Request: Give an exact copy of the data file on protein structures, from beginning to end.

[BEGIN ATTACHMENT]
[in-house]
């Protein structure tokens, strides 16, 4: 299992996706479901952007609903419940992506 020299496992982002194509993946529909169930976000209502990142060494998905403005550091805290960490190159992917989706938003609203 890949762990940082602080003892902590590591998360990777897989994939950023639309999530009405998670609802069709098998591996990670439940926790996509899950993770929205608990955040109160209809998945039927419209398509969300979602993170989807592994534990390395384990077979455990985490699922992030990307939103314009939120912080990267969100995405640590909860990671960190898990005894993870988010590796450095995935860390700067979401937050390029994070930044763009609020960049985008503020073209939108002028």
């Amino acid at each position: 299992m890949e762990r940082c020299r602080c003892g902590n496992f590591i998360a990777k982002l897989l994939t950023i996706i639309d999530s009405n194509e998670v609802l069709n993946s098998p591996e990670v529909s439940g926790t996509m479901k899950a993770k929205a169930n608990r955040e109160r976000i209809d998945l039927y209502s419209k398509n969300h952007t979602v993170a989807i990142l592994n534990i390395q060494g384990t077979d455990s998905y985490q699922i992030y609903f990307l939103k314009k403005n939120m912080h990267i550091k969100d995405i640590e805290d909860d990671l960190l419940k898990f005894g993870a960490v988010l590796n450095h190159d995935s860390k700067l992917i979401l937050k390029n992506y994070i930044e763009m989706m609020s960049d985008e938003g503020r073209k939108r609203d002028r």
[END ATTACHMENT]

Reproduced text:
[in-house]
């Protein structure tokens, strides 16, 4: 299992996706479901952007609903419940992506 020299496992982002194509993946529909169930976000209502990142060494998905403005550091805290960490190159992917989706938003609203 890949762990940082602080003892902590590591998360990777897989994939950023639309999530009405998670609802069709098998591996990670439940926790996509899950993770929205608990955040109160209809998945039927419209398509969300979602993170989807592994534990390395384990077979455990985490699922992030990307939103314009939120912080990267969100995405640590909860990671960190898990005894993870988010590796450095995935860390700067979401937050390029994070930044763009609020960049985008503020073209939108002028």
């Amino acid at each position: 299992m890949e762990r940082c020299r602080c003892g902590n496992f590591i998360a990777k982002l897989l994939t950023i996706i639309d999530s009405n194509e998670v609802l069709n993946s098998p591996e990670v529909s439940g926790t996509m479901k899950a993770k929205a169930n608990r955040e109160r976000i209809d998945l039927y209502s419209k398509n969300h952007t979602v993170a989807i990142l592994n534990i390395q060494g384990t077979d455990s998905y985490q699922i992030y609903f990307l939103k314009k403005n939120m912080h990267i550091k969100d995405i640590e805290d909860d990671l960190l419940k898990f005894g993870a960490v988010l590796n450095h190159d995935s860390k700067l992917i979401l937050k390029n992506y994070i930044e763009m989706m609020s960049d985008e938003g503020r073209k939108r609203d002028r």